An Energy Revolution
The United States is in the midst of an energy revolution. Once considered to have dwindling energy resources and a dangerous reliance on foreign imports, the United States now has the distinction of being the largest combined oil and natural gas producing country in the world. Few experts saw this transformation coming, and it was made possible by the use of hydraulic fracturing (fracking) and horizontal drilling, which allowed oil and natural gas to be unlocked from tight rock (shale) formations. This revolution first began in North Texas 35 years ago, with the Barnett Shale being the birthplace of modern-day fracking.
This report examines the history of the Barnett Shale, the role it has played in changing global energy dynamics, and the economic benefits it continues to provide to the Dallas-Fort Worth region.
- The fracking boom, which has transformed the global economy, began in North Texas.
- Since 2003, the Barnett Shale has produced more than 15 trillion cubic feet of natural gas, enough to heat 225 million homes for one year.
- The USGS recently doubled its assessment of the Barnett Shale, estimating it contains 53 trillion cubic feet of recoverable natural gas.
- Just 28 percent of the Barnett Shale’s natural gas resources have been developed; meaning production in the Barnett Shale hasn’t even reached the half way point.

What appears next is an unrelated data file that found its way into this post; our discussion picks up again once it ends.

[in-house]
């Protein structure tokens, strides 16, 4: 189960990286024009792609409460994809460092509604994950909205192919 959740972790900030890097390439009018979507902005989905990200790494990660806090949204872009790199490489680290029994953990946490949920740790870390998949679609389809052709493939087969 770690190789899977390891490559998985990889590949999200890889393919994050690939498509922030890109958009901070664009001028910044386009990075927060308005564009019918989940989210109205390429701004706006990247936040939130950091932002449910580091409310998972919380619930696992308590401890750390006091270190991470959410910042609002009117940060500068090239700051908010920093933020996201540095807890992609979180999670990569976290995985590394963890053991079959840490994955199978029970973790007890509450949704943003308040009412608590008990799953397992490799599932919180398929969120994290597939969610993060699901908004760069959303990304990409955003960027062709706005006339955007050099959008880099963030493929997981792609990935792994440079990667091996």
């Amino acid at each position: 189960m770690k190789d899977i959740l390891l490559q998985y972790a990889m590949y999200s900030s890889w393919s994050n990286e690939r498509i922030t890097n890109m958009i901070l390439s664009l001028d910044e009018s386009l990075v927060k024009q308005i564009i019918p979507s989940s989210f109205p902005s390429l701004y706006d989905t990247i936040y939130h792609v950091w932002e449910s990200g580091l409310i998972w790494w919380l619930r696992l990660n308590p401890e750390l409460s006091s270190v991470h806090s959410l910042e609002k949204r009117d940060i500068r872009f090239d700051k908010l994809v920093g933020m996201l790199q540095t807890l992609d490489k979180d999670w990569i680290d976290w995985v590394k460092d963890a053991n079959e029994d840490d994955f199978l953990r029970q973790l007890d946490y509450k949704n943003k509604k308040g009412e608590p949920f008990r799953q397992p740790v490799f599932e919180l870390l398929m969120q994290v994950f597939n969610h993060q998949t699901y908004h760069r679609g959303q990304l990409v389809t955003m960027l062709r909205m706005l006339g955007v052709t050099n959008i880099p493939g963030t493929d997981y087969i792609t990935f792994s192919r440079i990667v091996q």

- The Barnett Shale has provided $11.8 billion in gross product per year and created more than 107,650 permanent jobs in North Texas.
- Lower natural gas prices from fracking resulted in annual savings of $432 per person in energy and home heating costs in Texas between 2007 and 2013.
- Thanks to fracking, the United States is now the world’s top oil and natural gas producer.
- Today, nearly two-thirds of U.S. natural gas production comes from fracking, up from just one percent in 2000.
- If Texas were a country, it would be the world’s second largest natural gas producer. Among OPEC nations, only Saudi Arabia produces more oil than Texas.
- Fracking helped the United States in 2015 post an annual trade surplus with OPEC for the first time ever.
- The first shipment of U.S. crude oil overseas in more than 40 years was from the Eagle Ford Shale formation in south Texas.